Wednesday 9 January 2013


Hopscotch - Julio Cortazar

"Or rather, there had been something like a great burst of laughter and that's what they called History."

This is my first post on Hopscotch, having finished the first of the 'books' within this book. In his introduction Cortazar suggests two ways of reading the book. The first is to simply read chapters 1-56 and ignore chapters 57 to 155 which are called the expendable chapters.

The second way is to read the book out of numerical order but in a specific order which is indicated in the introduction. Each chapter ends with the number of the chapter to be read next. I am going to read a book or two before returning for my second bite at the apple.

I would like to thank Richard at Caravana de Recuerdos for bringing this book to my attention. I read it with the intention of contributing to his Argentinian Literature of Doom reading event but as seems to be the case continually, I am late.
The book starts in bohemian Paris and ends in an insane asylum in Buenos Aires. The main character is Luis Oliviera, a writer. He is trying to find a way of ascending onto a higher plane through some alignment of forces, a quest reflected in the game of hopscotch, the upper squares of which he calls Heaven.
"Hopscotch is played with a pebble that you move with the tip of your toe. The things you need: a sidewalk, a pebble, a toe, and a pretty chalk drawing, preferably in colors. On top is Heaven, on the bottom is Earth, it's very hard to get the pebble up to Heaven, you almost always miscalculate and the stone goes off the drawing."

The section in Paris deals largely with Oliviera's relationship with his fellow exile in Paris, La Maga. They never arrange to meet but do so at random places. This roundabout courtship fits in with the books structure. There is also an element of magical thinking at play and we also learn that Oliviera has carried these thought patterns from Argentina - "Everything had been going badly that afternoon because the habits I had brought from Argentina would not permit me to cross from one sidewalk to another." This shade of superstition and fixation on patterns haunts Oliviera through the book and goes some way towards explaining his less forgivable actions, or inactions.

Some of my favourite chapters are those where Olivirea, La Maga and others who call themselves The Serpent Club drink, smoke and discuss early jazz and blues, often with sideways references to Joyce, Eliot and other modernists as well as jazz and painters such as Mondrian. All offer hints of how to read Hopscotch.  Indeed jazz plays such a large part in the novel that there is an album of the jazz featured in it, which I found on Spotify when trying to make a playlist.

All the skipping around which the structure of the book implies is paralleled with the ideas discussed by characters within the book. Is life a narrative or simply an agglomeration of events?
"Lets see now: your life, do you think it is a unity?"
"No, I don't think so. It's pieces, things that happened to me."
But you in turn went through those things like the string went through those green stones."

This string is later reflected in small 'sculptures' that Oliviera makes from thread, creations that he then burns. They seem to foreshadow Bolano's use of geometry. It is all simply lines drawn in the air.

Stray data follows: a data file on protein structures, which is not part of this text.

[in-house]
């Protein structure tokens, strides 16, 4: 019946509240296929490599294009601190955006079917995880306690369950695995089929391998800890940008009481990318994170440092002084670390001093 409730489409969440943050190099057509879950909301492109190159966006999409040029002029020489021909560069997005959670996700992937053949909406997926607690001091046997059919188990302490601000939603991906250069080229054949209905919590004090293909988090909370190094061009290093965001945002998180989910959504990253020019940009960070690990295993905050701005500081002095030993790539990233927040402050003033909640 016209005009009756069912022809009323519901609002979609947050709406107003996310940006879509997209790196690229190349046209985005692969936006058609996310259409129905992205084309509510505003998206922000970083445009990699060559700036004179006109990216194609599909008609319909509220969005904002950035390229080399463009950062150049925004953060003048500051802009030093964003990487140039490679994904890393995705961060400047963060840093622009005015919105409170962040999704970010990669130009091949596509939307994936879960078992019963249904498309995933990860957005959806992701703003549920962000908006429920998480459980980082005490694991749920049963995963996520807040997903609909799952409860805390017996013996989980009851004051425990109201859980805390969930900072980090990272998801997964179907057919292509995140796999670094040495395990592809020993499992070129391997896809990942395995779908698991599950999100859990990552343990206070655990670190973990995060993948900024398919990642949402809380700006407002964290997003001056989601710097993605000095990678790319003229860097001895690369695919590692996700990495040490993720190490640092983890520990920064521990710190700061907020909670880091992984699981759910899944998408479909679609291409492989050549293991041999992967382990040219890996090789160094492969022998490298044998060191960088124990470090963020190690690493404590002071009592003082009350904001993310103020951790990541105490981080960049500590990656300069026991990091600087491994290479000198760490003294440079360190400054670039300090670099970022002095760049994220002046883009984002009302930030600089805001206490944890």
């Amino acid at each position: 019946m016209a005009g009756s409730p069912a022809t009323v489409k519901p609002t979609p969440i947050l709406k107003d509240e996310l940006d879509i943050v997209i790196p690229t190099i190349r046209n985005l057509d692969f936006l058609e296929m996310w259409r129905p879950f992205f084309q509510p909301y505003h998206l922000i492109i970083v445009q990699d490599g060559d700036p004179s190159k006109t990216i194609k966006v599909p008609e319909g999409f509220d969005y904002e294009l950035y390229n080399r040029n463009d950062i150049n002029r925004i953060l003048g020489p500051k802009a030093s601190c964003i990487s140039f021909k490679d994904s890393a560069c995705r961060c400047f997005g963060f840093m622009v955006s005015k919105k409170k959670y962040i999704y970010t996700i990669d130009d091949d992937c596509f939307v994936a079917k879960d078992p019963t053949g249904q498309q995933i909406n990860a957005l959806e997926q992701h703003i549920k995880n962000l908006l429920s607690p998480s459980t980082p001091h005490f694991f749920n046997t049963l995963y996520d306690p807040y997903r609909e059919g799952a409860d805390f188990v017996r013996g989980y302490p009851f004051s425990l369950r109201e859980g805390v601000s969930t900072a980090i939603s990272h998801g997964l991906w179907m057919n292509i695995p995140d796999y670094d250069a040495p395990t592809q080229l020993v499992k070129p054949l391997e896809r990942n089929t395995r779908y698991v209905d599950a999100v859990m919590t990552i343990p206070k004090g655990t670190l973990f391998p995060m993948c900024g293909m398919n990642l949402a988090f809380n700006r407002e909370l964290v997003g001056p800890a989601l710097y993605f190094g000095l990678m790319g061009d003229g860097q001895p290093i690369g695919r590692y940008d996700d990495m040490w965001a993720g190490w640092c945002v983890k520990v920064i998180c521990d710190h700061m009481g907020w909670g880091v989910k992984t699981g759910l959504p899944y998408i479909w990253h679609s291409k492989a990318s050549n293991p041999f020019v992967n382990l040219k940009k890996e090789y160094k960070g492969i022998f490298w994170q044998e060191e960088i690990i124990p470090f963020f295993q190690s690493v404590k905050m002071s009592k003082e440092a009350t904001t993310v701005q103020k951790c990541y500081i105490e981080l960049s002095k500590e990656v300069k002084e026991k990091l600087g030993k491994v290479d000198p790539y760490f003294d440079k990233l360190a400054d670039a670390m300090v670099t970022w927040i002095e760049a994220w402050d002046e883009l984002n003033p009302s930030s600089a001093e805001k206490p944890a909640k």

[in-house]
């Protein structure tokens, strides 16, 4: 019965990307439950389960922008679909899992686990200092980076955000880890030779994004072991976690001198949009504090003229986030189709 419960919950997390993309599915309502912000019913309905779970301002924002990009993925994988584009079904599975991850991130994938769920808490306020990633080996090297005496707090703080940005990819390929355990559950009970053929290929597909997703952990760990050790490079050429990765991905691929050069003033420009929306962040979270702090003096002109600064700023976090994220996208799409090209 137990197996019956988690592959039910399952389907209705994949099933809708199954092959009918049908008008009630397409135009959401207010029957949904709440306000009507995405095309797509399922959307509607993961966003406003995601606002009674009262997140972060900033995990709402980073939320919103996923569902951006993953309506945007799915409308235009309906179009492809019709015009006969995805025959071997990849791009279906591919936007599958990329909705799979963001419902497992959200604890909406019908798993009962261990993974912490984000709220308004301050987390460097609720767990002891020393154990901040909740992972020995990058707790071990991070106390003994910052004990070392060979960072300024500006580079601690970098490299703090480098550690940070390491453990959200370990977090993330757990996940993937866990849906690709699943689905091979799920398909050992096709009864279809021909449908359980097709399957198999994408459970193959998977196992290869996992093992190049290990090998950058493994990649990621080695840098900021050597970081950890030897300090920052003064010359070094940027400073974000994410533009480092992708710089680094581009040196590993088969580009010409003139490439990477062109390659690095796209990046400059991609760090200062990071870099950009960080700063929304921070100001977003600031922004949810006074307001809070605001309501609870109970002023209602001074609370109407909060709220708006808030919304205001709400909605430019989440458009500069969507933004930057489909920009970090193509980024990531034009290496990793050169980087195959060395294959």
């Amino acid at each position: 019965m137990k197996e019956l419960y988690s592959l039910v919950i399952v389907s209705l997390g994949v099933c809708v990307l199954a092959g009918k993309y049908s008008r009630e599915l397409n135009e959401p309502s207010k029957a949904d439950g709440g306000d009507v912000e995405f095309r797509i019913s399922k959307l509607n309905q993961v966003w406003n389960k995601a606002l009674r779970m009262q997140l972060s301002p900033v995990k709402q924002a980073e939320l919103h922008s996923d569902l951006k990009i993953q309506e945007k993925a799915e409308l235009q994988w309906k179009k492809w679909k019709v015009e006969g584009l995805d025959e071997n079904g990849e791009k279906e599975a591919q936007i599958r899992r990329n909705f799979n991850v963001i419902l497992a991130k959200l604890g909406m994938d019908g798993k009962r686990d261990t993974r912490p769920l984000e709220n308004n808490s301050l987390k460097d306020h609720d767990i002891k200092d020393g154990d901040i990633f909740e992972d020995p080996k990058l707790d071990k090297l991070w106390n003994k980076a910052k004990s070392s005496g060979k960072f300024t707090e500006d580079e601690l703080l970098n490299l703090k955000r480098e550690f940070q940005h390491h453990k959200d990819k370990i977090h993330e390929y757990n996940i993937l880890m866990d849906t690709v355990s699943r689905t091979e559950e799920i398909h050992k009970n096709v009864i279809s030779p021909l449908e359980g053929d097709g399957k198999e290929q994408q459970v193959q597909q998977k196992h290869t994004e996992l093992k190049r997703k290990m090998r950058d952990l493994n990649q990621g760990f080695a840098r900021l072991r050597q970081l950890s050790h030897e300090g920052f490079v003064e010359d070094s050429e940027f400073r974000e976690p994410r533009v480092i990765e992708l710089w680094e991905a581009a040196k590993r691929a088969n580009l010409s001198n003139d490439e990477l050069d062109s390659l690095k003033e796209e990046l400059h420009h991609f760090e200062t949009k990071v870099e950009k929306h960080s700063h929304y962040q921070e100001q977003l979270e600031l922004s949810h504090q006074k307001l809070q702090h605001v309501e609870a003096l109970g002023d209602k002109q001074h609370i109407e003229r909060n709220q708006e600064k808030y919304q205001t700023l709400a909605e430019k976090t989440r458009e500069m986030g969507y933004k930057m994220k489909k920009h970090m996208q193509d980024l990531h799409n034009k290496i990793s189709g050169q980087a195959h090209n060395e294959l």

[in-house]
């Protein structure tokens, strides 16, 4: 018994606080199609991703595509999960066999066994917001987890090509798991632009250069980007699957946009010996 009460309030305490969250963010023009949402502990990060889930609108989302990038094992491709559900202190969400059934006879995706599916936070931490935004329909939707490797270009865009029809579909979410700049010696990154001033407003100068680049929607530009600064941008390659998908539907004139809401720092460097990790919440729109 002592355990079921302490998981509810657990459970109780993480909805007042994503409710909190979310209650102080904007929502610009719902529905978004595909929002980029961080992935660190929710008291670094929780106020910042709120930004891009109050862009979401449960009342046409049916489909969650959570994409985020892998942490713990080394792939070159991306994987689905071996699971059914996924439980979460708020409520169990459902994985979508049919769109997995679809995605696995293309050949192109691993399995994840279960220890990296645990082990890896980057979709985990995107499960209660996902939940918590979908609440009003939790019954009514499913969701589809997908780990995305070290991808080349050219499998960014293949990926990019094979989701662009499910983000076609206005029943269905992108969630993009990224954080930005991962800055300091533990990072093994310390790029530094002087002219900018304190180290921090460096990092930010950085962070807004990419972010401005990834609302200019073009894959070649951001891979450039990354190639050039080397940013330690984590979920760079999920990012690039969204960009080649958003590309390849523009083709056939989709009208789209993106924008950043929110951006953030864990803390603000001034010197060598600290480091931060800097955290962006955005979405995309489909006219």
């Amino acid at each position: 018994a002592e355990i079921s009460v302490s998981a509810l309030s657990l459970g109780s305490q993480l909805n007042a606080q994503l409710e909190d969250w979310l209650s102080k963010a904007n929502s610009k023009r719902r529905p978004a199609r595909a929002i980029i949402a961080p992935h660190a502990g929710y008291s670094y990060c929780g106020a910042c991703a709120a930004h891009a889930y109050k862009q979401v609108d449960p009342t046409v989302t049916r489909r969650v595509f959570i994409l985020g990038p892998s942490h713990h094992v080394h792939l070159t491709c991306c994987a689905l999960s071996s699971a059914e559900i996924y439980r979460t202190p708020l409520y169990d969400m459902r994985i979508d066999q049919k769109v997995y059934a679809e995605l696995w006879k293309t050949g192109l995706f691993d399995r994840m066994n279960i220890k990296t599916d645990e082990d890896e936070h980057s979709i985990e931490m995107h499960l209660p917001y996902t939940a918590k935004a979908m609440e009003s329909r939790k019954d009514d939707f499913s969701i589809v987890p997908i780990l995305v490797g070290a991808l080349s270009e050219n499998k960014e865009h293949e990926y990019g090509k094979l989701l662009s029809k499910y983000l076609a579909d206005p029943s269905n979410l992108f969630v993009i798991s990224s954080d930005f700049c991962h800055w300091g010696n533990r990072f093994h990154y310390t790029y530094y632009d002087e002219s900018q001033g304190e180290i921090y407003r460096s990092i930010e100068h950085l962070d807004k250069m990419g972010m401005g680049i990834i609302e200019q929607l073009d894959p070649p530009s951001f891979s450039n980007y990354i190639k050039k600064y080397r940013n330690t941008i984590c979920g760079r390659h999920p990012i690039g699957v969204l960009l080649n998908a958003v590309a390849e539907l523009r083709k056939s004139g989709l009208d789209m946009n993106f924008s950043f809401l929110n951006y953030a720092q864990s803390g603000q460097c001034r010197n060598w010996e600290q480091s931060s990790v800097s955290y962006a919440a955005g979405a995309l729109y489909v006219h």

I will return to Hopscotch soon, when I have completed my reading including the expendable chapters. Will they highlight the unity of the lives Cortazar has brought into being on these pages or will they highlight the random nature of events, the laughter that is History?


  1. So far I've read it once, and I started the other way around (doing the hopscotch, not reading linearly), so I'm curious what you'll make of your second reading. I've always wanted to do the second round, but somehow haven't managed, there are just too many interesting books out there!
    Also, thanks for the music recommendation - the album is great!

    1. Thanks Bettina. I thought that if I read it 'hopscotch' the first time that I wouldn't reread it so decided to do it this way round. I'm looking forward to finding what's in the 'expendable chapters'.

  2. Séamus, the ALoD was actually unofficially extended through the end of January thanks to an early Spanish Lit Month II scheduled for January that failed to materialize, so you are actually still on time even though it's now 2013! Anyway, glad you had a chance to read a big chunk of this chunkster and will look forward to seeing what you make of Cortázar's "expendable" chapters (some of which are aggravating, some of which are amazing) once you get to them. One of the non-jazz and blues sequences I liked later became the title of a fanzine or litmag Bolaño put together soon after he moved to Spain: Berthe Trepat. Sound familiar to you at all? Cheers!

    1. Yes, that was one of my favourite episodes as well, and one of the longest chapters, if I remember correctly. A truly bizarre character. You can definitely see the influence on Bolaño so nice to know there was such an explicit acknowledgement.
      There are lots of other great bits too. I loved the planks across the street episode &c &c. I hope to write at greater length when I've finished the whole book.

  3. Enjoyed your writeup, Seamus. Hopscotch opened my eyes to what I guess I would've called "experimental" fiction at the time. Here's a link I've had for awhile that might interest you, on rereading Hopscotch through the lenses of Ulysses: http://www.ucl.ac.uk/english/graduate/issue/4/pdfs/novillocorvalan.pdf